The Office of General Counsel issued the following opinion on June 25, 2004 representing the position of the New York State Insurance Department.
Re: Preferred Provider Organizations
1. Would an organization that, as a contractor for self-insured employers, compensates health care providers providing medical care as required by New York Workers Compensation Law § 13 (McKinney 1992 and 2004 Supplement), and for other corporate health services, on a fee for service basis be doing an insurance business?
2. Are such entities subject to other statutes and to the jurisdiction of other agencies?
1. An entity that, on behalf of its customer, compensates health care providers under delegation from the customer and does not independently assume any risk would not be doing an insurance business under the facts as described herein.
2. The described organization may be subject to several other federal and state statutes and the jurisdiction of several other federal and state agencies.
Corporation A intends to contract with New York employers to provide corporate health services to the employer, including pre-employment physicals, substance abuse tests, and medical treatment for employees as a result of illnesses and injuries incurred in the course of employment. The services to be provided by Corporation A, except for pre-employment physicals and substance abuse tests, would only extend to any medical services to employees arising out of an illness or injury that is incurred in the course of employment.
In addition, Corporation A may contract with insurers that are licensed to transact a workers compensation business in New York to furnish those medical providers as will enable the insurer to provide managed care, as contemplated by New York Workers Compensation Law Article 10-A (McKinney 2004 Supplement).
In accordance with New York Workers Compensation Law § 13, an employer is obligated to provide medical treatment for employees who are ill or injured within the meaning of the New York Workers Compensation Law (McKinney 1992 and 2004 Supplement). While the self-insured employer would delegate to Corporation A the burden of furnishing health care providers to furnish the obligated services, the responsibility under the New York Workers Compensation Law would remain with the employer.
In order to provide its services, Corporation A would contract with health care providers, who would provide the actual treatment. Where the medical treatment involves ancillary services, such as laboratory tests, and Corporation A does not have a contractual arrangement with a provider, Corporation A will recommend that employers utilize providers with which it has an informal arrangement. The health care providers under contract would charge Corporation A, on a fee for service basis, an amount that represents a discount from the providers usual fee.
Corporation A would provide its customers with a list of participating health care providers. The customer would contact the health care provider directly. Corporation A would collect from its customers for remittal to the health care provider an amount in excess of the amount charged by the health care provider to Corporation A, although less than the amount usually charged by the health care provider. The health care providers are made aware of the differential retained by Corporation A and, if the employer does not remit amounts to Corporation A for retransmission to the provider, agree to look solely to the employer for any payments. In addition, the health care providers agree that, in exchange for administrative services (primarily billing the employers) they will pay Corporation A an annual fee.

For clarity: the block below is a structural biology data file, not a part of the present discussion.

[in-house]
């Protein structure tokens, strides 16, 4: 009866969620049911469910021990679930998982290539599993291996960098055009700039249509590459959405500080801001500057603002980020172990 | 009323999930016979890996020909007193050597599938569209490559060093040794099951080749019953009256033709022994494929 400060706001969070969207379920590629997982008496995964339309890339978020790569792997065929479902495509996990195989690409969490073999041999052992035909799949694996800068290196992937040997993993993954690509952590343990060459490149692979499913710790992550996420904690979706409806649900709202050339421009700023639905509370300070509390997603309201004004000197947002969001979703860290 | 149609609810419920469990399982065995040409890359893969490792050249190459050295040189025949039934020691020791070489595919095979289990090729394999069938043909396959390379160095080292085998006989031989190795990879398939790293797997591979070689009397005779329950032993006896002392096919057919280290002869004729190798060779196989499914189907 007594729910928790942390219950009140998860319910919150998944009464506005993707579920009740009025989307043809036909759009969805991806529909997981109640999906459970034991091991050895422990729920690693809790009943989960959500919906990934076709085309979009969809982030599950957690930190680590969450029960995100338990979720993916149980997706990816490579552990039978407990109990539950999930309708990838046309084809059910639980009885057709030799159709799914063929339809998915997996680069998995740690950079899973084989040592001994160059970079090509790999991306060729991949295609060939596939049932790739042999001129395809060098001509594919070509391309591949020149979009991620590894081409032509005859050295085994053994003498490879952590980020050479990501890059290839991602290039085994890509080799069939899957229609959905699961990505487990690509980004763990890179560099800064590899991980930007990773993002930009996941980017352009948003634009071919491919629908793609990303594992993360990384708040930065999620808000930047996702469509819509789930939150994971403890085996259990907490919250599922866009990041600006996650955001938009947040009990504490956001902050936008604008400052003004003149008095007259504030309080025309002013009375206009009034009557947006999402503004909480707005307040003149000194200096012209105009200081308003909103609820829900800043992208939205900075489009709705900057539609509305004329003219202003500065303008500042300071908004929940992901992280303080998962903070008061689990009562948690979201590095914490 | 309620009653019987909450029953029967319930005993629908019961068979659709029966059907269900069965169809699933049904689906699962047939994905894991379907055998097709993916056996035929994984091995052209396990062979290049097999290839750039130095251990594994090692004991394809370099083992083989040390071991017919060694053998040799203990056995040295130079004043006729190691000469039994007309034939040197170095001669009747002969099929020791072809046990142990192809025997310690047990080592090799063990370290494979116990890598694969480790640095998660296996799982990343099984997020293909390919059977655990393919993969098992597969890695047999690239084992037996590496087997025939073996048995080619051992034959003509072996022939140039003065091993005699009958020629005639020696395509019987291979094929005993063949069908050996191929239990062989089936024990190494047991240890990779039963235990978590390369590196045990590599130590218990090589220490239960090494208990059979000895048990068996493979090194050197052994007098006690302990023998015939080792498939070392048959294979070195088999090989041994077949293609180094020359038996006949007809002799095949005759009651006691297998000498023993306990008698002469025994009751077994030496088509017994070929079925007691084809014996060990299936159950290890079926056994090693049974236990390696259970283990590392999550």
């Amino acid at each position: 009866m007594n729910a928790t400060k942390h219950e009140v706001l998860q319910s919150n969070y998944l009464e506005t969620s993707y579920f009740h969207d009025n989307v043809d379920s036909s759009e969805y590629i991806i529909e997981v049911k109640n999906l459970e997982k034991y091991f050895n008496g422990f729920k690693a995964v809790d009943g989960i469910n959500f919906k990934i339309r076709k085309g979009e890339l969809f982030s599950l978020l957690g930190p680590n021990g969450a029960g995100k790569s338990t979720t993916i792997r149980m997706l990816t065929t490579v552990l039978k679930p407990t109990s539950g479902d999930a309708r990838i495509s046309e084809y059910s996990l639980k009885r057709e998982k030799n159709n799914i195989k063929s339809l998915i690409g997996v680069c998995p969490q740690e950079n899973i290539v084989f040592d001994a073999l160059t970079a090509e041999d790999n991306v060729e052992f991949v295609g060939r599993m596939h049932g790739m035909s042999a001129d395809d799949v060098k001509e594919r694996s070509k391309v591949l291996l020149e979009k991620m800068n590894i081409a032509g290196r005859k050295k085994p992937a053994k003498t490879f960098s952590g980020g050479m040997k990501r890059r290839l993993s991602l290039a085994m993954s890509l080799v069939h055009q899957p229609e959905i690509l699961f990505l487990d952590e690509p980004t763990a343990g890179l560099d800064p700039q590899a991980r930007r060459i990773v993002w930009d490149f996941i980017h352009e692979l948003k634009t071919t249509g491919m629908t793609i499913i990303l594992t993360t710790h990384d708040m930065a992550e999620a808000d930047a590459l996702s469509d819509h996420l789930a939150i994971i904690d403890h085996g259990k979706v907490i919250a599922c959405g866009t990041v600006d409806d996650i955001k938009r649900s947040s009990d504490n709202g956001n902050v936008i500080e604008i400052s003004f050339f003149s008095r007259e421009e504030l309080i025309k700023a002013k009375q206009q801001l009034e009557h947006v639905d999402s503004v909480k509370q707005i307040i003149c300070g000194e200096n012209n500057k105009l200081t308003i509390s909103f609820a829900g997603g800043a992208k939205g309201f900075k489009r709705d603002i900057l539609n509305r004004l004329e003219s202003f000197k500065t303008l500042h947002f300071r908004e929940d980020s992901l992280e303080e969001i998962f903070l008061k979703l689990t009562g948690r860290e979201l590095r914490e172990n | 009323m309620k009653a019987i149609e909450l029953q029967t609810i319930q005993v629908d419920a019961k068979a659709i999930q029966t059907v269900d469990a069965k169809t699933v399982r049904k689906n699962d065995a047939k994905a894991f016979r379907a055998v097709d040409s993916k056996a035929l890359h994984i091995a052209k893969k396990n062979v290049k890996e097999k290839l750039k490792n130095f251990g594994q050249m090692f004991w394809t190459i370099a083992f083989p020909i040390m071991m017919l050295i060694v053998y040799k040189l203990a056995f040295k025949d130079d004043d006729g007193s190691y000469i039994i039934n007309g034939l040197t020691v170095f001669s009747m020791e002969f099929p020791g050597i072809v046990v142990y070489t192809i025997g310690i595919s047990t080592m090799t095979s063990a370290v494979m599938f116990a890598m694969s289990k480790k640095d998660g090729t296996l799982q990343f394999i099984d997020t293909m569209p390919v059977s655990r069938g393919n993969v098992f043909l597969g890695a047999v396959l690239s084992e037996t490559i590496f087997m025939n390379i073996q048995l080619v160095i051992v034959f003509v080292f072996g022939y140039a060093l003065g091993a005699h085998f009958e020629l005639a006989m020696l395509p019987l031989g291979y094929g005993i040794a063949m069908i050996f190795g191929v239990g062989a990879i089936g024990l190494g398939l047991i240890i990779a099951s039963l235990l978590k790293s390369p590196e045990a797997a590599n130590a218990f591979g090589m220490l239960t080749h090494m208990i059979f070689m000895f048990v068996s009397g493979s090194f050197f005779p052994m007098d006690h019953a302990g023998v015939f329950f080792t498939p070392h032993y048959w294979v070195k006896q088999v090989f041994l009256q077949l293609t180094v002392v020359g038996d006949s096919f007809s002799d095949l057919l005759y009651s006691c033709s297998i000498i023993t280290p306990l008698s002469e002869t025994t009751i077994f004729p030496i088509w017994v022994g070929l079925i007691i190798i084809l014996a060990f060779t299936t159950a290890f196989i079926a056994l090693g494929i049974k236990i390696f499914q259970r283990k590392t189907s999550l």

In cases where the customer utilizes service providers, such as clinical laboratories, where Corporation A did not have a contractual arrangement, the customer would directly pay the service provider an amount that represents a discount from the usual fee for service.
All contracted health care providers will be appropriately licensed in accordance with the New York Education Law (McKinney 2001 and 2004 Supplement) and, if required, the New York Workers Compensation Law (McKinney 1992 and 2004 Supplement).
New York Insurance Law § 1101(a) (McKinney 2000) defines the doing of an insurance business:
(1) Insurance contract means any agreement or other transaction whereby one party, the insurer, is obligated to confer benefit of pecuniary value upon another party, the insured or beneficiary, dependent upon the happening of a fortuitous event in which the insured or beneficiary has, or is expected to have at the time of such happening, a material interest which will be adversely affected by the happening of such event.
(2) Fortuitous event means any occurrence or failure to occur which is, or is assumed by the parties to be, to a substantial extent beyond the control of either party.
Arrangements that obligate one party to provide a service that is dependent upon a fortuitous event (beyond the control of either party) constitute insurance under New York Insurance Law § 1101 and require licensing of the providers of such services pursuant to New York Insurance Law § 1102. The Department has opined, however, that such arrangement would not constitute the doing of an insurance business if the provider of such services charges a separate fee for each such fortuitous service. The fee, even if discounted, must, however, fully cover the cost of rendition (including reasonable overhead costs) of such services.
Services provided that are not dependent upon the happening of a fortuitous event do not come within the definition of doing an insurance business and accordingly, no separate fee need be charged for such non-fortuitous services.